2021 AEOP Apprentices Showcase Their Gained Knowledge in Extreme Science During Final Presentations

Earlier this month, four students from high schools around the state of Maryland presented the results of their summer Apprenticeship Program  virtually to an audience of  friends, family, mentors, HEMI Fellows, and representatives from the U. S. Army – Dr. Sikhanda Satapathy (Collaborative Alliance Manager for MEDE CRA) and Mr. Brian Leftridge (U.S. Army Combat Capabilities Development Command).

Adesola Adelegan, Nahuel Albayrak, Kathy Ho, and Emma Liu each were paired with a HEMI Fellow and student mentor to complete their six-week project. During the presentations, each student summarized their research experience, answered questions, and were virtually awarded with a certificate of completion.

During the course of the presentations, HEMI Fellow hosts and mentors had a chance to reflect on each student’s accomplishments. Across the board, the students were lauded for their work ethic and ability to grasp high-level concepts.

“I’m ready to offer her a graduate position,” said Jaafar El-Awady, HEMI Fellow and associate professor in the Department of Mechanical Engineering, when speaking about his group’s intern, Kathy Ho. “She’s done such great, high-level work.”

Echoing Prof. El-Awady’s sentiments was Mitra Taheri, HEMI Fellow and professor in the Department of Materials Science and Engineering, about her group’s intern, Emma Liu. “Emma is underplaying her role in this project. Her research has moved us forward in the state-of-the-art.”

These apprenticeships, sponsored by the Army Educational Outreach Program (AEOP), allows students to gain valuable research experience before attending college. With over 40 sites from which to choose, Johns Hopkins ranks as a very competitive location. Johns Hopkins University received 185 applications for four positions this year.

Somnath Ghosh named Fellow of The Mineral, Metals, and Materials Society

HEMI is pleased to congratulate Somnath Ghosh – HEMI Fellow, director of the Computational Mechanics Research Laboratory, and M. G. Callas Chair Professor in the Department of Civil and Systems Engineering at Johns Hopkins University – for being named a Fellow of The Mineral, Metals, and Materials Society (TMS).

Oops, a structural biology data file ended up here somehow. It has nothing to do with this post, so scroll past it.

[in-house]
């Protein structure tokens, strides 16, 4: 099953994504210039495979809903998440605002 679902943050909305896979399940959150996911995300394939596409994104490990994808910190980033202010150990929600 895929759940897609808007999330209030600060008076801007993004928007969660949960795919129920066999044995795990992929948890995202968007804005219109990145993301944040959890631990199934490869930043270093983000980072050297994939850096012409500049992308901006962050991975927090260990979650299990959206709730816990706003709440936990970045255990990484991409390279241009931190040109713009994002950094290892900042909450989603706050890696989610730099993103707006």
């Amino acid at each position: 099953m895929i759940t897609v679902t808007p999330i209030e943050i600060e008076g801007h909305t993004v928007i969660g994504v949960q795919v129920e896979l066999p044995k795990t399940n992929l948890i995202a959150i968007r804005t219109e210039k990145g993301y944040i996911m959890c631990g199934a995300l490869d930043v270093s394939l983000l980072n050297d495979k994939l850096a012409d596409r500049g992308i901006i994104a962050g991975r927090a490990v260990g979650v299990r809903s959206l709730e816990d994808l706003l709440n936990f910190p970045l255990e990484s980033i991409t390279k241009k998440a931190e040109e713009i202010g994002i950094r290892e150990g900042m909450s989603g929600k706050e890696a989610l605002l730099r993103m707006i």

Ghosh’s research is on computational mechanics with a focus on materials modeling, multi-scale structure-materials analysis and simulations, multi-physics modeling and simulation of multi-functional materials, materials characterization, process modeling, and emerging fields like Integrated Computational Materials Engineering (ICME).

Fellows of TMS are recognized for their outstanding contributions to the practice of metallurgy, materials science, and technology; Fellows must have been members of TMS for at least five continuous years prior to receiving the award.

Learn more about The Mineral, Metals, and Materials Society’s Fellow Award here.

HEMI Fellow Thomas Gernay Investigates Construction Applications for New Steels

Using funding from both a HEMI Seed Grant and the National Science Foundation, Thomas Gernay, HEMI Fellow and assistant professor in the Department of Civil Systems and Engineering, and colleague Benjamin Schafer, professor in the same department, are investigating if four new types of high-performance steels used in car parts can be cross-functionally used to construct more resilient and sustainable buildings.

The new steels, developed by the automotive industry and used in car bumpers and the steel cage that protects occupants in a crash, improve car handling and fuel efficiency. They are four times stronger than the steel commonly used today, but they are also more expensive to manufacture. Figuring out how to use these steels efficiently in buildings is a priority and a situation that Schafer and Gernay are trying to address.

Gernay and Schafer compiled a comprehensive data set that provides insight into the steels and how they behave under different conditions. Gernay and his team, experts in fire resiliency, tested the steels to gauge their responses to stress, strain, and high temperatures. Schafer’s research centered on the steels’ properties when formed into shapes optimized and appropriate for building construction.